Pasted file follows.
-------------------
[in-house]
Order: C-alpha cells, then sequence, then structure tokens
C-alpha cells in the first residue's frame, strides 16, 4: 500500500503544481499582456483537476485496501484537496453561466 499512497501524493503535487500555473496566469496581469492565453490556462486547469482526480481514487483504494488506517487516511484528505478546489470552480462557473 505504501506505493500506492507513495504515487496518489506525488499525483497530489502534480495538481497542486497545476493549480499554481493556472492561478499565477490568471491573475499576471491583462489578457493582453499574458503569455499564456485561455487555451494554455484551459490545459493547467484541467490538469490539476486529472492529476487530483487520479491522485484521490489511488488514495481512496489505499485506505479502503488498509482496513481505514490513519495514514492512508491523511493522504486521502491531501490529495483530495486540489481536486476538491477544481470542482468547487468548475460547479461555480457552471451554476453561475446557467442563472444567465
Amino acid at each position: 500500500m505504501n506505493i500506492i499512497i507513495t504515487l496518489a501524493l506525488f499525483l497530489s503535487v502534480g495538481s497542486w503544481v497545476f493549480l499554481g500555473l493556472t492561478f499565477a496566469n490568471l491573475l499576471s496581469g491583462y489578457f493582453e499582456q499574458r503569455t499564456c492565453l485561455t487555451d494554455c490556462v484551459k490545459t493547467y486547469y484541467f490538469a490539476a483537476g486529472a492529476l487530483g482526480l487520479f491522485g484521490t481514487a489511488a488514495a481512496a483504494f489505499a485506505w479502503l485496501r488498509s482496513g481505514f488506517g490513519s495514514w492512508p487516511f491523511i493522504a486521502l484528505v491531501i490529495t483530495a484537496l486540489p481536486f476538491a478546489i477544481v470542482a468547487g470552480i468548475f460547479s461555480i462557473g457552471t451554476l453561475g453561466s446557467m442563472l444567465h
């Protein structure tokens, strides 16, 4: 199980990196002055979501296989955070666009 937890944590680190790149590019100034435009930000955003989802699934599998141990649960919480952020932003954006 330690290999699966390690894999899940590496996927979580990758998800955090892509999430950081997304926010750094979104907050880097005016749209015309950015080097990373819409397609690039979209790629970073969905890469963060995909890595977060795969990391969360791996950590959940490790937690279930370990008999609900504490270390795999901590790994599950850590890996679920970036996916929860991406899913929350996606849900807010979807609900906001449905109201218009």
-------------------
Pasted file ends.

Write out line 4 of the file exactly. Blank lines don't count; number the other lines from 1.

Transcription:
Amino acid at each position: 500500500m505504501n506505493i500506492i499512497i507513495t504515487l496518489a501524493l506525488f499525483l497530489s503535487v502534480g495538481s497542486w503544481v497545476f493549480l499554481g500555473l493556472t492561478f499565477a496566469n490568471l491573475l499576471s496581469g491583462y489578457f493582453e499582456q499574458r503569455t499564456c492565453l485561455t487555451d494554455c490556462v484551459k490545459t493547467y486547469y484541467f490538469a490539476a483537476g486529472a492529476l487530483g482526480l487520479f491522485g484521490t481514487a489511488a488514495a481512496a483504494f489505499a485506505w479502503l485496501r488498509s482496513g481505514f488506517g490513519s495514514w492512508p487516511f491523511i493522504a486521502l484528505v491531501i490529495t483530495a484537496l486540489p481536486f476538491a478546489i477544481v470542482a468547487g470552480i468548475f460547479s461555480i462557473g457552471t451554476l453561475g453561466s446557467m442563472l444567465h